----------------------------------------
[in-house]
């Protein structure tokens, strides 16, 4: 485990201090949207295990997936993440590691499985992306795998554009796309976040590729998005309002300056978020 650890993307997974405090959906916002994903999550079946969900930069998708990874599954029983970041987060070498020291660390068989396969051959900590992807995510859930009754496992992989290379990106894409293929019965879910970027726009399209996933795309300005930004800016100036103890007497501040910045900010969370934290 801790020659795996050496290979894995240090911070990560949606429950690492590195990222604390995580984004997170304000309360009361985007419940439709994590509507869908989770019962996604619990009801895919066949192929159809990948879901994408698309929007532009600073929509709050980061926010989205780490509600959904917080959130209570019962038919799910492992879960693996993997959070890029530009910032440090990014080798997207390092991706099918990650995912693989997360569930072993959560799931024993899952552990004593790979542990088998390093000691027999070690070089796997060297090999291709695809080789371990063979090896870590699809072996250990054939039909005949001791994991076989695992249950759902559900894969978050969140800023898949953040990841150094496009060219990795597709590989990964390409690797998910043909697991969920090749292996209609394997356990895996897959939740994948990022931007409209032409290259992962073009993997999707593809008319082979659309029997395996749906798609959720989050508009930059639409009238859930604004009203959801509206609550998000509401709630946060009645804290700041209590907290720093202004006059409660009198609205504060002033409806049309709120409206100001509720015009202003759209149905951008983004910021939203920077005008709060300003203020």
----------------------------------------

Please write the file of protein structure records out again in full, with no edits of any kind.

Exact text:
[in-house]
């Protein structure tokens, strides 16, 4: 485990201090949207295990997936993440590691499985992306795998554009796309976040590729998005309002300056978020 650890993307997974405090959906916002994903999550079946969900930069998708990874599954029983970041987060070498020291660390068989396969051959900590992807995510859930009754496992992989290379990106894409293929019965879910970027726009399209996933795309300005930004800016100036103890007497501040910045900010969370934290 801790020659795996050496290979894995240090911070990560949606429950690492590195990222604390995580984004997170304000309360009361985007419940439709994590509507869908989770019962996604619990009801895919066949192929159809990948879901994408698309929007532009600073929509709050980061926010989205780490509600959904917080959130209570019962038919799910492992879960693996993997959070890029530009910032440090990014080798997207390092991706099918990650995912693989997360569930072993959560799931024993899952552990004593790979542990088998390093000691027999070690070089796997060297090999291709695809080789371990063979090896870590699809072996250990054939039909005949001791994991076989695992249950759902559900894969978050969140800023898949953040990841150094496009060219990795597709590989990964390409690797998910043909697991969920090749292996209609394997356990895996897959939740994948990022931007409209032409290259992962073009993997999707593809008319082979659309029997395996749906798609959720989050508009930059639409009238859930604004009203959801509206609550998000509401709630946060009645804290700041209590907290720093202004006059409660009198609205504060002033409806049309709120409206100001509720015009202003759209149905951008983004910021939203920077005008709060300003203020």